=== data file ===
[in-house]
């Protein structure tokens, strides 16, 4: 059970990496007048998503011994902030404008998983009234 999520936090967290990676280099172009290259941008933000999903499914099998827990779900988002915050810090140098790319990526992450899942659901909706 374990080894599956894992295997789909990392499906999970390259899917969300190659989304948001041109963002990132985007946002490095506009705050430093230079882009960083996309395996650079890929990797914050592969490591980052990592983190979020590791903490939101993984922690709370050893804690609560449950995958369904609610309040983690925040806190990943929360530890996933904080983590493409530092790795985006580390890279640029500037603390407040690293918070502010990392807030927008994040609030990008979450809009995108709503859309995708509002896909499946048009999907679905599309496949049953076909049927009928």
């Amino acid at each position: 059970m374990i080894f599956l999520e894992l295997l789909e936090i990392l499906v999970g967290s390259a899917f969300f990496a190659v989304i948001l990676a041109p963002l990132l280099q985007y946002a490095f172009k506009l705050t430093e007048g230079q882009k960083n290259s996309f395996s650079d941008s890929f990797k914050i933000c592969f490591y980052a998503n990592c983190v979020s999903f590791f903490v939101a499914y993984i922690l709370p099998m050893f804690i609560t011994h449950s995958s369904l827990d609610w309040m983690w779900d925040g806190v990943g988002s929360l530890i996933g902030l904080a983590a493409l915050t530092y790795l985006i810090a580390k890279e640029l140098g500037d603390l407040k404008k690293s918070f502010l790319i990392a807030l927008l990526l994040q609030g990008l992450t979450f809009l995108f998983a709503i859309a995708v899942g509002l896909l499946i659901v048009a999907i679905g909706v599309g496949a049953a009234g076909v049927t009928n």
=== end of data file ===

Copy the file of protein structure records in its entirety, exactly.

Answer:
[in-house]
């Protein structure tokens, strides 16, 4: 059970990496007048998503011994902030404008998983009234 999520936090967290990676280099172009290259941008933000999903499914099998827990779900988002915050810090140098790319990526992450899942659901909706 374990080894599956894992295997789909990392499906999970390259899917969300190659989304948001041109963002990132985007946002490095506009705050430093230079882009960083996309395996650079890929990797914050592969490591980052990592983190979020590791903490939101993984922690709370050893804690609560449950995958369904609610309040983690925040806190990943929360530890996933904080983590493409530092790795985006580390890279640029500037603390407040690293918070502010990392807030927008994040609030990008979450809009995108709503859309995708509002896909499946048009999907679905599309496949049953076909049927009928």
């Amino acid at each position: 059970m374990i080894f599956l999520e894992l295997l789909e936090i990392l499906v999970g967290s390259a899917f969300f990496a190659v989304i948001l990676a041109p963002l990132l280099q985007y946002a490095f172009k506009l705050t430093e007048g230079q882009k960083n290259s996309f395996s650079d941008s890929f990797k914050i933000c592969f490591y980052a998503n990592c983190v979020s999903f590791f903490v939101a499914y993984i922690l709370p099998m050893f804690i609560t011994h449950s995958s369904l827990d609610w309040m983690w779900d925040g806190v990943g988002s929360l530890i996933g902030l904080a983590a493409l915050t530092y790795l985006i810090a580390k890279e640029l140098g500037d603390l407040k404008k690293s918070f502010l790319i990392a807030l927008l990526l994040q609030g990008l992450t979450f809009l995108f998983a709503i859309a995708v899942g509002l896909l499946i659901v048009a999907i679905g909706v599309g496949a049953a009234g076909v049927t009928n």